The report lists a total of 278 requests from government bodies for user data & content removal.
TikTok released its first-ever transparency report on Monday in a seeming effort to combat claims that the video-sharing app — which is owned by the Chinese company ByteDance — has been complying with content takedown requests from the Chinese government and the country’s ruling Communist party.
The report, which covers the first six months of 2019, lists a total of 278 requests for user data and content removal from 28 countries during that time period, including a total of 110 from India, 74 from the U.S. and 31 from Japan. China is not one of the countries listed.
In a blog post announcing the report, TikTok’s director of public policy Eric Ebenstein laid out the rationale behind its release.
“To foster candid dialogue essential to earning and maintaining trust, we’re releasing our first Transparency Report this year to show how we responsibly engage with government bodies in the markets where TikTok operates,” he wrote.
Later in the post, Ebenstein states that TikTok will begin regularly releasing these reports, with one covering the second half of 2019 “to follow in the coming months.”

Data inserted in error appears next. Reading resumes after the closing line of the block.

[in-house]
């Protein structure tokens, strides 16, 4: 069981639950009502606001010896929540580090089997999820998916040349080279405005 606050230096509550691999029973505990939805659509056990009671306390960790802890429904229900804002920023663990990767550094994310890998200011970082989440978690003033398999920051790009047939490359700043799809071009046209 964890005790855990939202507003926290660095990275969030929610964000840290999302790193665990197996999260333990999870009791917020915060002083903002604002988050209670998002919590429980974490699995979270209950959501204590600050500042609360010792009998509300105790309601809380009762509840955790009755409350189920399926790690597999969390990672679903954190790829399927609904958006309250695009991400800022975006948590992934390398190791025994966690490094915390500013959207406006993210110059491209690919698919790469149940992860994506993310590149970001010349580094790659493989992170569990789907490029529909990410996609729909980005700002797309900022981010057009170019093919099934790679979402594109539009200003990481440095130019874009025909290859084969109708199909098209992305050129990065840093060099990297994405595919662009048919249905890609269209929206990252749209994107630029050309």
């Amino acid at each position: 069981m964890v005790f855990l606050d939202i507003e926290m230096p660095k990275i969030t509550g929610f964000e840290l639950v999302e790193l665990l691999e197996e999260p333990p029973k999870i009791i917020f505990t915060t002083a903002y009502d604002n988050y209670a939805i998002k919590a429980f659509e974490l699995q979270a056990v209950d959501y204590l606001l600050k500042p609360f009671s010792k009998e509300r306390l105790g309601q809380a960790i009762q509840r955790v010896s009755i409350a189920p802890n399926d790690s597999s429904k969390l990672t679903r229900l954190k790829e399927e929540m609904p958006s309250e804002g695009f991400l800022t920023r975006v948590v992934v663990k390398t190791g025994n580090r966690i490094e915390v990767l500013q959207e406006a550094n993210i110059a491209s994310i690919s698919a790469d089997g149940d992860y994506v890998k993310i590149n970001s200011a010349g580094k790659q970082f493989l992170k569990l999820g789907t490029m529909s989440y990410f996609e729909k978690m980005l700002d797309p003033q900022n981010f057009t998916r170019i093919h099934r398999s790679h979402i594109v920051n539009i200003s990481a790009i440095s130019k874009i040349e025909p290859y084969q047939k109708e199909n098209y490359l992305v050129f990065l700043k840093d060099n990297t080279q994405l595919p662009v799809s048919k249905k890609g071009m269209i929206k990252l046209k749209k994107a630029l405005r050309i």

Monday’s report additionally includes data on takedown notices from copyright holders, of which 3,345 were lodged in the first six months of 2019. According to the company, 85 percent of these requests were honored.
TikTok has come under intense scrutiny for its relationship to China in recent months, partially stemming from a Washington Post report that indicated the app had been censoring content related to pro-democracy protests in Hong Kong.
Weeks later, multiple outlets reported that the interagency Committee on Foreign Investment in the U.S. (CFIUS) had opened an inquiry into ByteDance’s $1 billion acquisition of the U.S.-based app Musical.ly in 2017. The CFIUS — which reviews foreign investment in U.S. companies for possible national security risks — had reportedly engaged in talks with TikTok about divesting from Musical.ly, which was absorbed into the TikTok platform in August 2018. In a statement sent to Billboard at the time, a TikTok spokesperson stated, “While we cannot comment on ongoing regulatory processes, TikTok has made clear that we have no higher priority than earning the trust of users and regulators in the US. Part of that effort includes working with Congress and we are committed to doing so.”